Posted by: johnhourihan | October 15, 2012

Why Romney and Ryan aren’t supporting the troops


When George W. Bush sent troops to Iraq and then Afghanistan, most applauded, most supported him. Now when the current president, Barrack Obama, who didn’t support him, has ended one war and is trying to close up the other, he is being criticized by Republicans for not supporting our military. Paul Ryan, in his debate, said there was the possibility of keeping troops in Afghanistan longer and even hinted he thought we might send troops into Syria and/or Iran. Both Gov. Romney and Congressman Ryan say they are supporting the troops.
Do they really think it is supporting the troops to send them to war? Do they think that’s what “troops” really want?
Bull. I was there. Troops want to do their job and come home as quickly as possible.
Years ago, I was sitting in a morning meeting of journalists who were “brainstorming” what we should put into a special section called “The Vietnam War – 10 Years After.”
They wanted to talk about the “ethics of war” and the “politics of the troops,” and I wanted to talk about agent orange and the lack of support for returnees.
They wanted to talk about no parades. I wanted to talk about no health care and no jobs.
I made a few suggestions but their glasses were so filled I couldn’t pour another ounce into them. It just spilled out onto the boardroom table.
Finally, I shouted, “OK, how many of you have killed someone for your country? Raise your hands. I mean, you know, actually killed someone.”
I raised my hand and looked around.
“No one but me? Then quiet down and listen. I have something to say.”
And for the first time since then, I now want to ask again, “How many of you who say you support the troops have killed someone on behalf of your government?
OK, then I have something to say.
If you want to know what it means to “support the troops” you first have to understand that war wouldn’t be all that bad if people didn’t get killed, and that people die in a war for one reason: Because they can’t help it.
It is death that is the problem.
It is the killing that makes it difficult, that twists people’s minds and sends them home “different.”
And the recent multiple-tour idiocy that became the pattern for Iraq and Afghanistan is wrong and dangerous.
It should have been stopped early on. Our troops have seen and are seeing too much death, and they aren’t all coming home healthy.
Those who come back, return with their minds figuratively strapped to a white table in a brightly lit operating room in a mythical hospital, and there they wait for the experts to come in flush away the anger and jolt them back into sanity, but they aren’t finding experts in the booth.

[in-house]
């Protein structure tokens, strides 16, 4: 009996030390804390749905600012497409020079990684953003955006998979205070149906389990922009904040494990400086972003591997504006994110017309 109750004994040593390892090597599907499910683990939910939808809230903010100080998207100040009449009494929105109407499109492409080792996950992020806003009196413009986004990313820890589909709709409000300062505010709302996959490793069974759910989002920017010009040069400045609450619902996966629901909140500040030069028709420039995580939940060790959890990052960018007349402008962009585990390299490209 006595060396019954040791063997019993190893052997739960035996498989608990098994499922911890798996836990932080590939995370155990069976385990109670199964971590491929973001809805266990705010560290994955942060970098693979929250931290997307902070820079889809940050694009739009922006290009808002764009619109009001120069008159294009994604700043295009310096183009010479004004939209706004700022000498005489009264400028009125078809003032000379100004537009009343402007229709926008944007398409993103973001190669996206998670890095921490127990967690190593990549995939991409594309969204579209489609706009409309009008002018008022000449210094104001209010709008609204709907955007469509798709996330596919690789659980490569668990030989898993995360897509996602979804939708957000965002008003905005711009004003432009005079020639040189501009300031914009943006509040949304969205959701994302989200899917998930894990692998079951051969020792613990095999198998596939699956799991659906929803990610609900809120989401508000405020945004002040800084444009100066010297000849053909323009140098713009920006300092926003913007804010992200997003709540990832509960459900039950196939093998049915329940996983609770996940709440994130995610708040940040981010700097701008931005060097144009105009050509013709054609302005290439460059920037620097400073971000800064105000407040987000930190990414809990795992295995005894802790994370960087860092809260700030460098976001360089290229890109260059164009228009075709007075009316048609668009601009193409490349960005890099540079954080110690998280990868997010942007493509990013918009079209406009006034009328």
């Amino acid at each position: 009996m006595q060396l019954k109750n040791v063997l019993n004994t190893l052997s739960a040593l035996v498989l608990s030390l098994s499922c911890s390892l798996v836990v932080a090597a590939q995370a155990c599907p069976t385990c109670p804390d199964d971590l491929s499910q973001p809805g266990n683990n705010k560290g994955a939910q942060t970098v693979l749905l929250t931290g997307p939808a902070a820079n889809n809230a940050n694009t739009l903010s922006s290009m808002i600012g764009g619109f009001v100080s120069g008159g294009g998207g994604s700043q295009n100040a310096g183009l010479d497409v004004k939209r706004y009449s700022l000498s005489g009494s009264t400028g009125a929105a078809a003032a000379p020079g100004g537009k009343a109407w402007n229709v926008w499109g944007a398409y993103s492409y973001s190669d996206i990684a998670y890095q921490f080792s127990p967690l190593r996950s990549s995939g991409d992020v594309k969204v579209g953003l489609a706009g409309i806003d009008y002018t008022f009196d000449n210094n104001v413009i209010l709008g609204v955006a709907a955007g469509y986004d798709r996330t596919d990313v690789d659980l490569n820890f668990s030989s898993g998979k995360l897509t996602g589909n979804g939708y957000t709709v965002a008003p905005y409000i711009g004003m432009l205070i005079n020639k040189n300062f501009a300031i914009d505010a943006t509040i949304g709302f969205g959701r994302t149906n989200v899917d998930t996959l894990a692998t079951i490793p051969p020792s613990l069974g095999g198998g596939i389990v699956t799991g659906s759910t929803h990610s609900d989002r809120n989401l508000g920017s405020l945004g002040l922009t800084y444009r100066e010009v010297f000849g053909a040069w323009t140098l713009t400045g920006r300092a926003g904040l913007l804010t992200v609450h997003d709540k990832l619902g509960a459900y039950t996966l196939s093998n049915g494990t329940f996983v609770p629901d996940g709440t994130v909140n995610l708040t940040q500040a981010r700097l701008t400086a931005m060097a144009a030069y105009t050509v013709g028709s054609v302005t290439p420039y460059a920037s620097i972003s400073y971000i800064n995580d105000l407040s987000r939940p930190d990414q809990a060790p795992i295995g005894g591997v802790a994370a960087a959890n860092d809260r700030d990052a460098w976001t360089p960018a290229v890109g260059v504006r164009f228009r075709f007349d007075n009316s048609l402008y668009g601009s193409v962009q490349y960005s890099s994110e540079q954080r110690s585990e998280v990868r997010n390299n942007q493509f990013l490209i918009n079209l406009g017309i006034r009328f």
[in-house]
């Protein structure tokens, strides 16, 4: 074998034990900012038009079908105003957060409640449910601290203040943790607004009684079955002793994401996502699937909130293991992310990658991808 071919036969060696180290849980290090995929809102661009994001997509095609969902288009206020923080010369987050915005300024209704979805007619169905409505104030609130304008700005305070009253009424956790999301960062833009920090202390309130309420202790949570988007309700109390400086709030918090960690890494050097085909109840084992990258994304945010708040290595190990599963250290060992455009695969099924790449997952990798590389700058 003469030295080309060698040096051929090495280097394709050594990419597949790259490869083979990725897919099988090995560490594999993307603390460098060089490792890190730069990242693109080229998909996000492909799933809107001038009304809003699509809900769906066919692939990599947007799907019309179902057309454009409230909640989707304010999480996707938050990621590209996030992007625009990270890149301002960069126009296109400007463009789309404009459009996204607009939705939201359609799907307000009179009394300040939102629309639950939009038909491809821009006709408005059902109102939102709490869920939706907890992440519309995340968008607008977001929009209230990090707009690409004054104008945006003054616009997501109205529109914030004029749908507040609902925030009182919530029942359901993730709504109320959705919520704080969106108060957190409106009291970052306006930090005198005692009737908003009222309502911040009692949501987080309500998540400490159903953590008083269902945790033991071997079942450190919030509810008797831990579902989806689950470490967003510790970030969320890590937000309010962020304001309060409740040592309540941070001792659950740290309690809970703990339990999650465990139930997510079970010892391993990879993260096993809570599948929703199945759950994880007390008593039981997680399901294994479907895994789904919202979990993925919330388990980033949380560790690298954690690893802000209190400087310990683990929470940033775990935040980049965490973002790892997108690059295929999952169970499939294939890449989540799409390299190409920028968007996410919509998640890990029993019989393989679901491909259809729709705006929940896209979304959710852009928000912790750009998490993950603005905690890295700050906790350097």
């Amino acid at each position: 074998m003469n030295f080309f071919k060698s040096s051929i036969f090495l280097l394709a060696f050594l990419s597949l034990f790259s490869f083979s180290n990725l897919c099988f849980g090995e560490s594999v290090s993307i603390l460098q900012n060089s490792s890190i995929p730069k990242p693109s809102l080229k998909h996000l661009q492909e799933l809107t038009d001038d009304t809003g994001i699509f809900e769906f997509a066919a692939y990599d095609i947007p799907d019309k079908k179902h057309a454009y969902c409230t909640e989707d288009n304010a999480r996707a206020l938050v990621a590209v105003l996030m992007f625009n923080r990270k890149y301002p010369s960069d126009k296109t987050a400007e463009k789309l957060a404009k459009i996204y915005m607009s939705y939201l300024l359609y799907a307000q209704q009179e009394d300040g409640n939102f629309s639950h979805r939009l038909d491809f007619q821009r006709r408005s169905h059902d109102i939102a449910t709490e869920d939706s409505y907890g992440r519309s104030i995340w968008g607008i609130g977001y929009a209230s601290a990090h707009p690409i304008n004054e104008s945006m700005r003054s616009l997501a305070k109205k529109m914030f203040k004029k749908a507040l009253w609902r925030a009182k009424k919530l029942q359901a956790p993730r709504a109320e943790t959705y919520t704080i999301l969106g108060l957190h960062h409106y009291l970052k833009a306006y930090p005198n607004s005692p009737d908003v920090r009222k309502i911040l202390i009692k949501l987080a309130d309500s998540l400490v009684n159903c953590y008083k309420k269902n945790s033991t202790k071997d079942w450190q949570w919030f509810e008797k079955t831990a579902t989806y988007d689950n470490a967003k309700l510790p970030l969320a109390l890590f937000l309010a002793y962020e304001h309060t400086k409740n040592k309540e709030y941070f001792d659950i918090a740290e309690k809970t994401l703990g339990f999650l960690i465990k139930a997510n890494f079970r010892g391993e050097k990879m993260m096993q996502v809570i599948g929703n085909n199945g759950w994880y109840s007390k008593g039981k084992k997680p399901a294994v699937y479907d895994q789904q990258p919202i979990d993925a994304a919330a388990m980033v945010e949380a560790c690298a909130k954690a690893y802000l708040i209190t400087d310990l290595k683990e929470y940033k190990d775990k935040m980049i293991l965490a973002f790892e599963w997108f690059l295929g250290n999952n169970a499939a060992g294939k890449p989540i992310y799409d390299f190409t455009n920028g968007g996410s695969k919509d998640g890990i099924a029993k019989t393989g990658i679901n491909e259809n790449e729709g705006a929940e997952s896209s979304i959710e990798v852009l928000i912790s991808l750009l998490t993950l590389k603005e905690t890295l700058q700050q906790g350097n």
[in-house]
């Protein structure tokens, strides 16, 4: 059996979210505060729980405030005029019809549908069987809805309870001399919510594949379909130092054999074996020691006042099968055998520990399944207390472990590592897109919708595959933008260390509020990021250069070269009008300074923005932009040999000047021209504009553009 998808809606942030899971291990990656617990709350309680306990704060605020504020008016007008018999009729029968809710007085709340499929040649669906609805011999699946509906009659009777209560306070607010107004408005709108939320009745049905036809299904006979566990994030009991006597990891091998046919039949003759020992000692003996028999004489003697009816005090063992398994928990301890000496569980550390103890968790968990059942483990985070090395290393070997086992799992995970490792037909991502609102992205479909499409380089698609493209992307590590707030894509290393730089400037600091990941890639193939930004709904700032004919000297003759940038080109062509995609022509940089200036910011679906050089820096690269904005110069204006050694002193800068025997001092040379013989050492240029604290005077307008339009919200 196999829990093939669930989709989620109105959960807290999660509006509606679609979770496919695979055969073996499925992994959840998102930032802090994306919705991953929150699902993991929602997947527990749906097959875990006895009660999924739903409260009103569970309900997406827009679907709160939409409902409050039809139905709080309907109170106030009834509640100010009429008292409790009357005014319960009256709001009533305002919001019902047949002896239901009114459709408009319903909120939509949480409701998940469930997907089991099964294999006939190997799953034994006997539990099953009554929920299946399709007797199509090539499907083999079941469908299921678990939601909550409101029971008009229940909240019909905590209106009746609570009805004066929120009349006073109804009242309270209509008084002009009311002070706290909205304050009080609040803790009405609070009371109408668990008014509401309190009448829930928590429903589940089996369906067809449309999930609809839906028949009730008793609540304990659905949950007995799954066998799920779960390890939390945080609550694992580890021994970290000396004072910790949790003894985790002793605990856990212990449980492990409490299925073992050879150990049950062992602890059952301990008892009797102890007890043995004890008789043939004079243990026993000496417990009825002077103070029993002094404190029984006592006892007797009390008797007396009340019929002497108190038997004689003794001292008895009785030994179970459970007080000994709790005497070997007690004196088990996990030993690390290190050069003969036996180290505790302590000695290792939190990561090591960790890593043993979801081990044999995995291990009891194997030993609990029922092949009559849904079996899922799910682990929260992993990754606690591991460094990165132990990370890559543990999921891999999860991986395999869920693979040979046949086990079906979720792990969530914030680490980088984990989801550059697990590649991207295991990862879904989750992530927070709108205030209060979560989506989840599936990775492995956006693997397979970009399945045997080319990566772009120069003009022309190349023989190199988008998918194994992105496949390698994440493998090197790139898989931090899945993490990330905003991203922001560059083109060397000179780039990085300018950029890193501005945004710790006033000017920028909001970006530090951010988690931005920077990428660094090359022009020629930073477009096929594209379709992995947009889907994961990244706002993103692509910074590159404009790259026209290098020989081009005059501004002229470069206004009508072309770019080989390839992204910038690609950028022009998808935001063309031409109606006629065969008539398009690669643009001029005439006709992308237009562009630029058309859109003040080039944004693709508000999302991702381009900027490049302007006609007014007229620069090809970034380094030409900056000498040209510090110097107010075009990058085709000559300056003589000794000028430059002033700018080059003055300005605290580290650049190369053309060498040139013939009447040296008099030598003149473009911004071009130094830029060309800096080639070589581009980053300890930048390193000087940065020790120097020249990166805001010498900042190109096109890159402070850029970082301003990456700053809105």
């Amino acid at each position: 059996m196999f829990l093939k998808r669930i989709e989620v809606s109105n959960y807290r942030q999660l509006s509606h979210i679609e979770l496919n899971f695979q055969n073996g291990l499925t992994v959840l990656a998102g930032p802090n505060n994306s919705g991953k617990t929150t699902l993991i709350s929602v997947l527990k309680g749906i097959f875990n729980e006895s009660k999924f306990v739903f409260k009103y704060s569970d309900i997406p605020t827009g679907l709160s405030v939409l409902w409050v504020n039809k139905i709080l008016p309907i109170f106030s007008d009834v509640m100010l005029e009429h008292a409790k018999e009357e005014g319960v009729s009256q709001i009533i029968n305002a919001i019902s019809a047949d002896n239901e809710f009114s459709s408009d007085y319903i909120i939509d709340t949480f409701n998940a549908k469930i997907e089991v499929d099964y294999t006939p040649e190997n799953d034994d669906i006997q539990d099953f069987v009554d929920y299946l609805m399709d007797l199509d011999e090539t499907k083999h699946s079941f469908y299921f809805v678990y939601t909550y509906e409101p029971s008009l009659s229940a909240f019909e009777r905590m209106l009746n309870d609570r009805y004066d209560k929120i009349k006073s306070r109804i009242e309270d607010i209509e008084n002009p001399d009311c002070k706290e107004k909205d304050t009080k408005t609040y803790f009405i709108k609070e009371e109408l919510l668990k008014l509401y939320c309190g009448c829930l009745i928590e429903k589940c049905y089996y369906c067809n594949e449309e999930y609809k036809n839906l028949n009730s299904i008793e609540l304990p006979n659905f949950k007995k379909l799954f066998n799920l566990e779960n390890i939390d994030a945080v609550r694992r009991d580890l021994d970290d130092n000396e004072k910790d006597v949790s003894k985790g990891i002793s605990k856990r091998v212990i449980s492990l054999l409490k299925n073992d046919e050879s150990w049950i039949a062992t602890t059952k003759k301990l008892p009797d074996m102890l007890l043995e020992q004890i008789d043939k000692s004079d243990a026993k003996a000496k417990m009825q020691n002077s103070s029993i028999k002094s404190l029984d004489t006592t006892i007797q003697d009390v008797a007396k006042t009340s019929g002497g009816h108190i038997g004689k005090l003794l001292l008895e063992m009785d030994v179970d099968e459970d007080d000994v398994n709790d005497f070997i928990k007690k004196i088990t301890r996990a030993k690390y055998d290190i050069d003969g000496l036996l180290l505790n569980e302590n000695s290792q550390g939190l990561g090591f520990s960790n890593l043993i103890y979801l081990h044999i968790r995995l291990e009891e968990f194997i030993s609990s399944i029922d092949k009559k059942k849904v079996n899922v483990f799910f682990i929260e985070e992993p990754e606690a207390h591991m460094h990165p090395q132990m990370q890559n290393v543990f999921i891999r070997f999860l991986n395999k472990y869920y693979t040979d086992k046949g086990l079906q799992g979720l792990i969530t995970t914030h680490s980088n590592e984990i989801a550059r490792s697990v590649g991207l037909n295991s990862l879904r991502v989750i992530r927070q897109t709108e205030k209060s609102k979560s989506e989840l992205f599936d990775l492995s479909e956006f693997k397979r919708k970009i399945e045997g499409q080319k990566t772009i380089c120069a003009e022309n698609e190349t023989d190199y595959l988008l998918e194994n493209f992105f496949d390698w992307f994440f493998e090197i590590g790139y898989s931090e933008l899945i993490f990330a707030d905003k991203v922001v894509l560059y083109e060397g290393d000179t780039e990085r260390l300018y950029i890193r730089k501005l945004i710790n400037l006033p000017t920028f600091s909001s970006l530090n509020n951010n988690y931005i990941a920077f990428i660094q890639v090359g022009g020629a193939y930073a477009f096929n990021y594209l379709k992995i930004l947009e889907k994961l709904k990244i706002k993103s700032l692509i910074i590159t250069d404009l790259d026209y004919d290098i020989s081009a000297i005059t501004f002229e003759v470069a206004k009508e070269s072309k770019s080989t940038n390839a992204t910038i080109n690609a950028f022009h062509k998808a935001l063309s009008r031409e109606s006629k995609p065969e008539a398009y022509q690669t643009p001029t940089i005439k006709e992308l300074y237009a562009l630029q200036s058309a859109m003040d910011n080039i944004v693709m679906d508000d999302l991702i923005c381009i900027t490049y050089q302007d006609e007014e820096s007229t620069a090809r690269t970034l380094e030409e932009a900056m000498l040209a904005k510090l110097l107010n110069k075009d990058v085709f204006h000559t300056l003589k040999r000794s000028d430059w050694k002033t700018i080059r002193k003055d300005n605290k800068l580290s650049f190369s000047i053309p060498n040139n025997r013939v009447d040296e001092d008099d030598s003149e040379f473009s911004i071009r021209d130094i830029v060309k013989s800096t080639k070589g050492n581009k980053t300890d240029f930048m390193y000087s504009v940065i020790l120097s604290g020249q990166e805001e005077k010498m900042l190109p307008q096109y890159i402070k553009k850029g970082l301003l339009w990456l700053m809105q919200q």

I spent three tours in Vietnam.
That was about three years for me, WWII was different. They spent a longer time. But in Iraq and Afghanistan, we kept sending the same people back time and time again.
Let me tell you why it is so important to stop this practice.
The first six months in a war go by relatively fast. A blur of the standard operating procedure of war, getting used to climate changes, biological changes, and creating a cognitive map of the dangers of environment.
At first you are taken care of by those who have been there a while.
But still people die.
If you live, you become one of those who does the “caring for.” When danger snaps in front of you, it is your own voice you hear first.
It is your eyes that find the evils, your hands that point to safety, and still people die.
War strips the invulnerability of youth from your nerves like a knife scraping along a leather strop, and you realize any minute can be your last, or worse, the last for those you care about.
By the end of your tour, you have turned numb to everything but staying alive.
You are depressed that your friends have died, that you couldn’t save them.
You stop sleeping and sometimes you lose weight.
You sweat cold in torrid heat and you shake as if from the cold when you are not.
You count first the months, then the weeks, then it comes down to counting days, and hours before you get your orders home.
But you feel every second.
Supporting the troops has nothing to do with keeping them in a combat zone even an instant longer than they have to be there or sending them to a new one.
When you return, you are no longer young. Everyone notices that you’ve changed.
My sister Nancy, who never minces words, said simply, “You were insane. It took years to get you back.”
One of the problems is that there is no happiness like the feeling of stepping onto American soil after having spent a year or more in combat, and there is no stronger  feeling than the guilt you feel for being happy when others are dead.
This is multiplied when you realize they forgot to tell you that you might feel guilty about killing other people. When you return for your second tour, you bring this feeling with you.
And it grows.
And if you survive three tours you have three times as many people to feel guilty about.
Whether you are feeling it for those you killed or for those you couldn’t keep from being killed, or just because you survived and others didn’t, you feel it.
And it is multiplied by itself every day you are involved.
It is amazing to me that so many soldiers return whole.
So here’s what I have to say.
By all means, support the troops. Bring them home.
And if you are using a war for political gain, but forget to thank the troops you sent to the war, you will be going to hell soon, then you‘ll know what it‘s like to have fools telling the world they are supporting you by sending you to war over and over again.
What goes around, comes around.

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Responses

  1. Yet the guilty never feel the the guilt! That must be a painful twist.

  2. Thanks.

  3. BRING THEM HOME NOW


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